Advertising: Pay to Play
Advertising is any paid form of communication from an identified sponsor or source that draws attention to ideas, goods, services or the sponsor itself. Most advertising is directed toward groups rather than individuals, and advertising is usually delivered through media such as television, radio, newspapers and, increasingly, the Internet. Ads are often measured in impressions (the number of times a consumer is exposed to an advertisement).
Advertising is a very old form of promotion with roots that go back even to ancient times. In recent decades, the practices of advertising have changed enormously as new technology and media have allowed consumers to bypass traditional advertising venues. From the invention of the remote control, which allows people to ignore advertising on TV without leaving the couch, to recording devices that let people watch TV programs but skip the ads, conventional advertising is on the wane. Across the board, television viewership has fragmented, and ratings have fallen.
Print media are also in decline, with fewer people subscribing to newspapers and other print media and more people favoring digital sources for news and entertainment. Newspaper advertising revenue has declined steadily since 2000. Advertising revenue in television is also soft, and it is split across a growing number of broadcast and cable networks. Clearly companies need to move beyond traditional advertising channels to reach consumers. Digital media outlets have happily stepped in to fill this gap. Despite this changing landscape, for many companies advertising remains at the forefront of how they deliver the proper message to customers and prospective customers.
The Purpose of Advertising
Advertising has three primary objectives: to inform, to persuade, and to remind.
- Informative Advertising creates awareness of brands, products, services, and ideas. It announces new products and programs and can educate people about the attributes and benefits of new or established products.
- Persuasive Advertising tries to convince customers that a company’s services or products are the best, and it works to alter perceptions and enhance the image of a company or product. Its goal is to influence consumers to take action and switch brands, try a new product, or remain loyal to a current brand.
- Reminder Advertising reminds people about the need for a product or service, or the features and benefits it will provide when they purchase promptly.
When people think of advertising, often product-focused advertisements are top of mind—i.e., ads that promote an organization’s goods or services. Institutional advertising goes beyond products to promote organizations, issues, places, events, and political figures. Public service announcements (PSAs) are a category of institutional advertising focused on social-welfare issues such as drunk driving, drug use, and practicing a healthy lifestyle. Usually PSAs are sponsored by nonprofit organizations and government agencies with a vested interest in the causes they promote.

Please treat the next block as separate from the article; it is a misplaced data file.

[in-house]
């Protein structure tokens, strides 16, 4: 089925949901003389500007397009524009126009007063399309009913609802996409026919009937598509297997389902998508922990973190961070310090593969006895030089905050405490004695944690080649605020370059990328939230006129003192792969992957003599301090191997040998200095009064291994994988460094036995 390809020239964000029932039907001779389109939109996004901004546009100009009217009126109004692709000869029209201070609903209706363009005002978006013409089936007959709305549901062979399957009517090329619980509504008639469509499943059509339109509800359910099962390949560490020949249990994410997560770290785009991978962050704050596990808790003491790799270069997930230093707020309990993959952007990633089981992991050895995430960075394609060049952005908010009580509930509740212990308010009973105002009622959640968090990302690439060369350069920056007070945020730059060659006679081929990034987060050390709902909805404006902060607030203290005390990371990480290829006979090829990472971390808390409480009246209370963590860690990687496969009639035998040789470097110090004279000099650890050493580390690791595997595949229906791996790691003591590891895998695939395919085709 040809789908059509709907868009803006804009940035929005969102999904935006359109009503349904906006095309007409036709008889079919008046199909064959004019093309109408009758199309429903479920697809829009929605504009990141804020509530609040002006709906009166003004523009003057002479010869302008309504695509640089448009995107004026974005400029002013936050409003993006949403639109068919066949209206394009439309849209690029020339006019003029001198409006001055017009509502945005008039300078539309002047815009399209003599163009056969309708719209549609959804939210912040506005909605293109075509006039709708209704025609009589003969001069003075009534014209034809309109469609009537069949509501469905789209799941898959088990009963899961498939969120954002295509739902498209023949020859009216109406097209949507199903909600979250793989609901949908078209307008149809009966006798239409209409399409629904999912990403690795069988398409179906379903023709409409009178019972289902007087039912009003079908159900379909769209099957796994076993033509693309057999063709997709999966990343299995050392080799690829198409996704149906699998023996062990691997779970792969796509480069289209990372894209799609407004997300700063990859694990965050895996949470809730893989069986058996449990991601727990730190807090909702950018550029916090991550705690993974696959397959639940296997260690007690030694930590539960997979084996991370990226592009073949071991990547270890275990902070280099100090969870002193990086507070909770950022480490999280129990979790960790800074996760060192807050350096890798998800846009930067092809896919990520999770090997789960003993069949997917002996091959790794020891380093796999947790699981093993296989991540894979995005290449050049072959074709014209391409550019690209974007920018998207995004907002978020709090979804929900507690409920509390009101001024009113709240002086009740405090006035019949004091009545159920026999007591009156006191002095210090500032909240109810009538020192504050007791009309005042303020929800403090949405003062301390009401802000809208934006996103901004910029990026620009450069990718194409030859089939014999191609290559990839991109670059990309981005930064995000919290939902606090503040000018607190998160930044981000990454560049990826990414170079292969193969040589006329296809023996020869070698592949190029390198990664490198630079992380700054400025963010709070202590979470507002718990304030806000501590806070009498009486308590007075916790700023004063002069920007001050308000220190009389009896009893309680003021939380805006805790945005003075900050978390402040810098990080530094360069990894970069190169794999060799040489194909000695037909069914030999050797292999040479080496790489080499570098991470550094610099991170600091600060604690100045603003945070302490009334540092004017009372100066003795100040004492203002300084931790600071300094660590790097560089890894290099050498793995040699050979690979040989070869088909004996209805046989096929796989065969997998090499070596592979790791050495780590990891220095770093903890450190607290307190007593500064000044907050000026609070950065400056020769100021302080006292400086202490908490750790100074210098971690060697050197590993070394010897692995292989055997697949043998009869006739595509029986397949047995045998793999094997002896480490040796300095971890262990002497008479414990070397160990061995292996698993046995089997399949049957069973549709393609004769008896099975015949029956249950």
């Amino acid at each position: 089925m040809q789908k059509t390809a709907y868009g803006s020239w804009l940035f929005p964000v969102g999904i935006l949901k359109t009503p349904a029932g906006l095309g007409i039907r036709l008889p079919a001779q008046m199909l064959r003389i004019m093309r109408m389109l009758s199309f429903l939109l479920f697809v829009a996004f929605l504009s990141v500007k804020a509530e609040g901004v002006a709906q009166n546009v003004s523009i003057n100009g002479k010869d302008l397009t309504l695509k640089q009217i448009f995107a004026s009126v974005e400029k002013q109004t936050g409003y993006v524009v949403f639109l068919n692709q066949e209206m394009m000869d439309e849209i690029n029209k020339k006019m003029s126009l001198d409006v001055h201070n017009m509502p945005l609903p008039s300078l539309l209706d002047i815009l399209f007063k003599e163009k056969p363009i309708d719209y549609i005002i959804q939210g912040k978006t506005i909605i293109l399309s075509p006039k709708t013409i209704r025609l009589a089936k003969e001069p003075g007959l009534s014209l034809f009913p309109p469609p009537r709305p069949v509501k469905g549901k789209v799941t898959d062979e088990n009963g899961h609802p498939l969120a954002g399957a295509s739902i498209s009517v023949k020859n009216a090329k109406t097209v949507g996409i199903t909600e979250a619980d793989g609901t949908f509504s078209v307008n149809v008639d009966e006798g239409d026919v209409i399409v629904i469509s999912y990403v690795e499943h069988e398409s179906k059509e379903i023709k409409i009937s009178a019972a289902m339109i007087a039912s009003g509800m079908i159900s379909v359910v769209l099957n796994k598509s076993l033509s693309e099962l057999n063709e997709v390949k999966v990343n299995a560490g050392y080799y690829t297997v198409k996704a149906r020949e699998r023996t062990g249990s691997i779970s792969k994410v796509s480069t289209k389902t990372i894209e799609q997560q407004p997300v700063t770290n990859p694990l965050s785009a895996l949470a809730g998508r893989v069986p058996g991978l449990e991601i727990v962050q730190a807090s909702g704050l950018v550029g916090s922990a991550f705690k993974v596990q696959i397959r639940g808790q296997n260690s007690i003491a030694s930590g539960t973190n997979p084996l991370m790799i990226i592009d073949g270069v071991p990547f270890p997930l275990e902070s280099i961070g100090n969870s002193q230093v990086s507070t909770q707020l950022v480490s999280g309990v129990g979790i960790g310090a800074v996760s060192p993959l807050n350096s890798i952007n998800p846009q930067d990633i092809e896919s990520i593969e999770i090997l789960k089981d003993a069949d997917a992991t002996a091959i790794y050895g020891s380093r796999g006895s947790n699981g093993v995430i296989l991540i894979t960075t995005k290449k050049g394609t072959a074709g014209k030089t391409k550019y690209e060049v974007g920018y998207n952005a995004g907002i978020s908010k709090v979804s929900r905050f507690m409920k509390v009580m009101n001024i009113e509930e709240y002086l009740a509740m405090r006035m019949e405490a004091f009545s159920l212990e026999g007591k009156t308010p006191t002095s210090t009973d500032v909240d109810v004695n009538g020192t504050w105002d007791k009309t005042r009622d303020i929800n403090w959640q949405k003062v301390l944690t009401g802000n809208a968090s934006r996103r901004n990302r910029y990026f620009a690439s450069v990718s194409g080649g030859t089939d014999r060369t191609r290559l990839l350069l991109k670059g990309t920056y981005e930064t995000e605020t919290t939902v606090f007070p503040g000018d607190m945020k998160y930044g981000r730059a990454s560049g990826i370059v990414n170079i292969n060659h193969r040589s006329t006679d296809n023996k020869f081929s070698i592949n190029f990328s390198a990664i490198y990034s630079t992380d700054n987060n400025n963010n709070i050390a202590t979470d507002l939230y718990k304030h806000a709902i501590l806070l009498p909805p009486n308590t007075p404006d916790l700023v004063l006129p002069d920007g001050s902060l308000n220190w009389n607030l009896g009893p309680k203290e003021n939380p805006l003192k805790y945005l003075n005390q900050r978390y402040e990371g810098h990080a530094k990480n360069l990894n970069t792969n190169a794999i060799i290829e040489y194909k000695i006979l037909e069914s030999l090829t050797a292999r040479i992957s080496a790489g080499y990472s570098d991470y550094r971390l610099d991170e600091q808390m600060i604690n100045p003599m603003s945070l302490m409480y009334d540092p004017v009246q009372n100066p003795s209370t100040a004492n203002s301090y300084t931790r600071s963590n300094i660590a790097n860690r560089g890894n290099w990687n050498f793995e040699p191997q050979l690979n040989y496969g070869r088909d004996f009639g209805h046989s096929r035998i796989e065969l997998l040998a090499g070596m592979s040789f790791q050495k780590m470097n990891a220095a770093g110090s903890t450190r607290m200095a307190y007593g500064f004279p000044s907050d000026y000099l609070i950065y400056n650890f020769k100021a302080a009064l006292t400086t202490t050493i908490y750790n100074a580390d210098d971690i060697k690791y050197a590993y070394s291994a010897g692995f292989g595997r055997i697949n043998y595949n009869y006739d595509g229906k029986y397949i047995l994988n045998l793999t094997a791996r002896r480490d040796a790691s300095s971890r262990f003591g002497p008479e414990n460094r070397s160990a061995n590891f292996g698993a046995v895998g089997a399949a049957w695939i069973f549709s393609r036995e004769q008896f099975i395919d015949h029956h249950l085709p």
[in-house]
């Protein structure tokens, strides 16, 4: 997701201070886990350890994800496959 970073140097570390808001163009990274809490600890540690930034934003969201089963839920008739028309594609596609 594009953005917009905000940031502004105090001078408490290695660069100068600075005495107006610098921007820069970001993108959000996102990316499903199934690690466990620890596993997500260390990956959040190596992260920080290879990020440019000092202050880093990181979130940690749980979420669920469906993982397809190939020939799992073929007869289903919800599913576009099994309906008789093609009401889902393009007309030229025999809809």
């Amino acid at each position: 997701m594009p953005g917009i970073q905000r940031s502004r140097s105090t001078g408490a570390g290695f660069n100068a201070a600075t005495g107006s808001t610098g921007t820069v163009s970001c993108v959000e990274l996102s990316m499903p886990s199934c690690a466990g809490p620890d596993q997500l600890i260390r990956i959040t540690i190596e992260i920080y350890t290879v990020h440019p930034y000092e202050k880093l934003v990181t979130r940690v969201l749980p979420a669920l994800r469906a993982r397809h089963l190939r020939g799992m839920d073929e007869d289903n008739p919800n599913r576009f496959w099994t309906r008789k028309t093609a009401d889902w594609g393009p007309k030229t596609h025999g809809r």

Advantages and Disadvantages of Advertising
As a method of marketing communication, advertising has both advantages and disadvantages. In terms of advantages, advertising creates a sense of credibility or legitimacy when an organization invests in presenting itself and its products in a public forum. Ads can convey a sense of quality and permanence, the idea that a company isn’t some fly-by-night venture. Advertising allows marketers to repeat a message at intervals selected strategically. Repetition makes it more likely that the target audience will see and recall a message, which improves awareness-building results. Advertising can generate drama and human interest by featuring people and situations that are exciting or engaging. It can introduce emotions, images, and symbols that stimulate desire, and it can show how a product or brand compares favorably to competitors. Finally, advertising is an excellent vehicle for brand building, as it can create rational and emotional connections with a company or offering that translate into goodwill. As advertising becomes more sophisticated with digital media, it is a powerful tool for tracking consumer behaviors, interests, and preferences, allowing advertisers to better tailor content and offers to individual consumers. Through the power of digital media, memorable or entertaining advertising can be shared between friends and go viral—and viewer impressions skyrocket.